Berkeley 1 is the first object in a catalog published in 1960 by Arthur Setteducati and Harold Weaver, astronomers at the University of California, Berkeley. Of the 104 objects on the list, 85 were original discoveries.
Climbing 42' north brings us to the open cluster King 13. My little refractor at 127x displays a 5' foggy patch holding several faint to extremely faint stars. The fog is enshrined in a parallelogram formed by a row of three stars that clips its southwestern edge and a parallel line of two stars on the opposite side, all 10th or 11th magnitude.
Since we've visited the first of the van den Bergh nebulae and the first of the Berkeley clusters, let's rocket 3.5[degrees] north-northeast to King 1. In my 105-mm scope at 76x, this open cluster is a very faint, slightly mottled haze 5 1/2' across. A 10th-magnitude star guards the northeastern edge, and another is nestled in the opposite side. When viewed at 122x, the latter is revealed as a double star (Stein 40) with a 12th-magnitude companion 13" south east of its primary. At least a half dozen pinprick stars are entangled in the haze.
King 1 is delicately pretty through my 10-inch scope at 115x. Many minute flecks are irregularly scattered over 7 1/2' of sky. At 187x I count 45 stars, 13th-magnitude and fainter. King 1 and King 13 were discovered by Ivan R. King on sky survey plates taken with the 16-inch Metcalf and 24-inch Bruce refractors at Harvard College Observatory. King enjoyed looking at the plates and began to notice uncataloged clusters. In 1949 he published a list of 21 clusters either found by him or marked on the plates by previous workers. Two subsequent papers added six more clusters to the roster. Of the 27 King clusters, 22 were original discoveries.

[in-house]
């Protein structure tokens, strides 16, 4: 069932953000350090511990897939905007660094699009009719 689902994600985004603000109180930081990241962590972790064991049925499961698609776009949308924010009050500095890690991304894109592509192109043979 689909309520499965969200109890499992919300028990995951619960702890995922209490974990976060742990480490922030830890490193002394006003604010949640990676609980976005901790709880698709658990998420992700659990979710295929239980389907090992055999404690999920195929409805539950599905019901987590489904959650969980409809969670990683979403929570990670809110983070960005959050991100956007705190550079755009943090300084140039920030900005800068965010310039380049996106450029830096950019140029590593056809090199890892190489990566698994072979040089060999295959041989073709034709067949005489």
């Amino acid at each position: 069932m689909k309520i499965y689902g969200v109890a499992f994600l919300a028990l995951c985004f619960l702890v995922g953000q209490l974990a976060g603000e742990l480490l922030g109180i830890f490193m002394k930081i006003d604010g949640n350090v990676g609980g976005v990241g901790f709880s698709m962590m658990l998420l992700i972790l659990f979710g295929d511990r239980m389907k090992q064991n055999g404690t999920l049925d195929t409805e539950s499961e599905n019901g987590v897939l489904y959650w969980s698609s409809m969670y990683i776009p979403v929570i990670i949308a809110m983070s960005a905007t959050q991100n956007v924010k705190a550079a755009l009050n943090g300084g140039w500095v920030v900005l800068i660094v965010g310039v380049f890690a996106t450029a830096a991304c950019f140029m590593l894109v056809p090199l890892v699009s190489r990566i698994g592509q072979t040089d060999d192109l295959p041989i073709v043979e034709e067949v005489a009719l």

Our final target is the little emission nebula Sharpless 2-175, which rests 40' east-northeast of King 1. It's framed by an 8th-magnitude golden star 14' west-southwest and a 7th- and 8th-magnitude pair 20' east-northeast. With my 105-mm scope at 47x, I see a small nimbus of light haloing an 11thmagnitude star. Sh 2-175 is also noticeable when I use a narrowband nebula filter, but the star is dim and the nebula little improved. Boosting the power to 76x, I estimate the nebula's size as 1 1/2'. Seen through my 10-inch scope at 187x, this subtle glow is slightly elongated northwest-southeast and brighter on its northeastern side.
The second Sharpless (Sh 2) catalog was published in 1959 by Stewart Sharpless of the U.S. Naval Observatory Flagstaff Station. It listed 313 objects thought to be H II regions (clouds of ionized hydrogen). If seemingly detached portions of nebulosity were thought to be ionized by the same stars, they were deemed to be a single H II region.
Sue French welcomes your comments at email@example.com.
Lesser-Known Treasures of Cassiopeia Object Type Mag. Size/Sep. RA vdB 1 Reflection nebula -- 5' 0h 10.7m IC 10 Local Group galaxy 10.4 6.3' x 5.1' 0h 20.3m WZ Cas Carbon/Dbl. star 6.9-8.5, 8.3 58" 0h 01.3m Stein 1248 Double star 10.4, 10.8 12" 0h 00.4m Berkeley 1 Open cluster -- 5' 0h 09.7m King 13 Open cluster -- 5' 0h 10.2m King 1 Open cluster -- 9' 0h 21.9m Sh 2-175 Emission nebula -- 2' 0h 27.3m Object Dec. vdB 1 +58[degrees] 46' IC 10 +59[degrees] 18' WZ Cas +60[degrees] 21' Stein 1248 +60[degrees] 26' Berkeley 1 +60[degrees] 29' King 13 +61[degrees] 11' King 1 +64[degrees] 23' Sh 2-175 +64[degrees] 42' Angular sizes and separations are from recent catalogs. Visually, an object's size is often smaller than the cataloged value and varies according to the aperture and magnification of the viewing instrument. Right ascension and declination are for equinox 2000.0.
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|Title Annotation:||Deep-Sky Wonders|
|Publication:||Sky & Telescope|
|Date:||Dec 1, 2009|